No power but peace through the storm
My electricity came back on today. The loss of power for three days was my biggest causality of Hurricane Irene’s intense rump along the East Coast. I’m grateful that it was not any worse. And my prayers go out to those who lost loved ones or property as a result of Irene. The aftermath with flooding waters caused more damage inthe Northeast, including in New England.
What a week; first a 5.9 earthquake to shake things up in D.C. and other least expected places and then a wind-whipping, water-churning hurricane. What’s a soul to do except pick up some extra batteries for the flashlights, make sure there’s enough nuts to munch on and water to drink, and pray for God’s protection.
By Friday evening when it was pretty certain Irene was coming our way, my pastor decided to move our Sunday worship service to Saturday. She didn’t want the storm to stop us from worshipping that weekend. And it didn’t. We enjoyed a sweet time of singing, praising and hearing the preached word from Pastor Turner about not worrying about the storms of life. Instead, she encouraged us to heed the words of Philippians 4: 6-7:
“Be anxious for nothing, but in everything by prayer and supplication, with thanksgiving, let your requests be made known to God; and the peace of God, which surpasses all understanding, will guard your hearts and minds through Christ Jesus.”
We also prayed that Hurricane Irene would not be as disastrous as news accounts predicted. Fortunately for the greater majority of people who could have been impacted it wasn’t as bad as it could have been, even though millions of dollars worth of property was damaged and thousands of people along the East Coast still do not have power.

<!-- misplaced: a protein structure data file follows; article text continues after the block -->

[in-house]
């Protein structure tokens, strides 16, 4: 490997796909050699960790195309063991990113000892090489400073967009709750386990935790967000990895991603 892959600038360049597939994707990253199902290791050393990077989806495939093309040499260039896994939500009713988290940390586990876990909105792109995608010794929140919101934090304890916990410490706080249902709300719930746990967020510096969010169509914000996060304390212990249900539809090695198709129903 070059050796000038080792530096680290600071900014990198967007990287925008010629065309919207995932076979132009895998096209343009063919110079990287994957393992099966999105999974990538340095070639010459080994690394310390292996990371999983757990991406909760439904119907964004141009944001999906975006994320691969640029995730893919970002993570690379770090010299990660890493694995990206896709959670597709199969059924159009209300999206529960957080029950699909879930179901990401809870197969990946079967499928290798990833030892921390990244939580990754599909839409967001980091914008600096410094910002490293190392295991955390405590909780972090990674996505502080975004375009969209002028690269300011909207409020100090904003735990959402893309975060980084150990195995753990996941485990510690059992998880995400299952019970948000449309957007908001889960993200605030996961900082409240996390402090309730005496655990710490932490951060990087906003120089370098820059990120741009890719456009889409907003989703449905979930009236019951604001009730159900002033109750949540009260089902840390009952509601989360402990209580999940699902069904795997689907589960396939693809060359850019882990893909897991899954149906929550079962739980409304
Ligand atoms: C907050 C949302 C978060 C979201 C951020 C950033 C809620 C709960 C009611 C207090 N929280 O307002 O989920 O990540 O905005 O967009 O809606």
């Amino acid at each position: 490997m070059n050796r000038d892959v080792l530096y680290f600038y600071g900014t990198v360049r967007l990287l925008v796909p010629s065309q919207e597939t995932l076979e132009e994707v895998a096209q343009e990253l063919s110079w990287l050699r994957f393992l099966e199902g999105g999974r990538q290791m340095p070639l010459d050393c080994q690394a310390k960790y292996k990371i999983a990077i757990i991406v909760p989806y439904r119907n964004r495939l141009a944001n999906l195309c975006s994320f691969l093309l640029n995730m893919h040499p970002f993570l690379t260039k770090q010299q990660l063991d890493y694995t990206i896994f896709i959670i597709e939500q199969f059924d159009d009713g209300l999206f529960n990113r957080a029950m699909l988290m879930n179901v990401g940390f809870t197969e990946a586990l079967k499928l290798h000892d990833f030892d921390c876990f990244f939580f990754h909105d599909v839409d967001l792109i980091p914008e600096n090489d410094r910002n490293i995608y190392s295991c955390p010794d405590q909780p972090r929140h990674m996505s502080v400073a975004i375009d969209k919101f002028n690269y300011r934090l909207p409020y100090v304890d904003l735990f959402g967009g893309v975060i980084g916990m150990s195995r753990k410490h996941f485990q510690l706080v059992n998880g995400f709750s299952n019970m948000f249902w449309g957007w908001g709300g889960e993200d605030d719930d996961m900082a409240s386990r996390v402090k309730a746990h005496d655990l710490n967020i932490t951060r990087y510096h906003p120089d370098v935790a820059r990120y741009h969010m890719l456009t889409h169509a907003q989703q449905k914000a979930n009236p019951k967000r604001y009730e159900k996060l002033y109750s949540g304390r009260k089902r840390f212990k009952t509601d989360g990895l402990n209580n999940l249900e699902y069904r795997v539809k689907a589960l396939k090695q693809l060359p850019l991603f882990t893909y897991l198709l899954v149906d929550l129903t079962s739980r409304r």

Already this year, according to one news report, we have had 66 natural disasters from blizzards, tornadoes, flooding, and brush fires to hurricanes. Another hurricane is gathering strength in the Atlantic Ocean near Africa now and could potentially be headed our way. Rather than worry, prepare by praying.
Here is a prayer to consider from poet Paul Laurence Dunbar:
When Storms Arise
When storms arise
And dark’ning skies
About me threat’ning lower,
To Thee my tortured spirit flies
For solace in that hour.
The mighty arm
Will let no harm
Come near me nor befall me;
Thy voice shall quiet my alarm,
When life’s great battle waxeth warm –
No foeman shall appall me.
Upon they breast
Secure I rest,
From sorrow and vexation;
No more sinful cares oppressed,
But in thy presence ever blest
O God of my salvation.
Paul Laurence Dunbar (1895)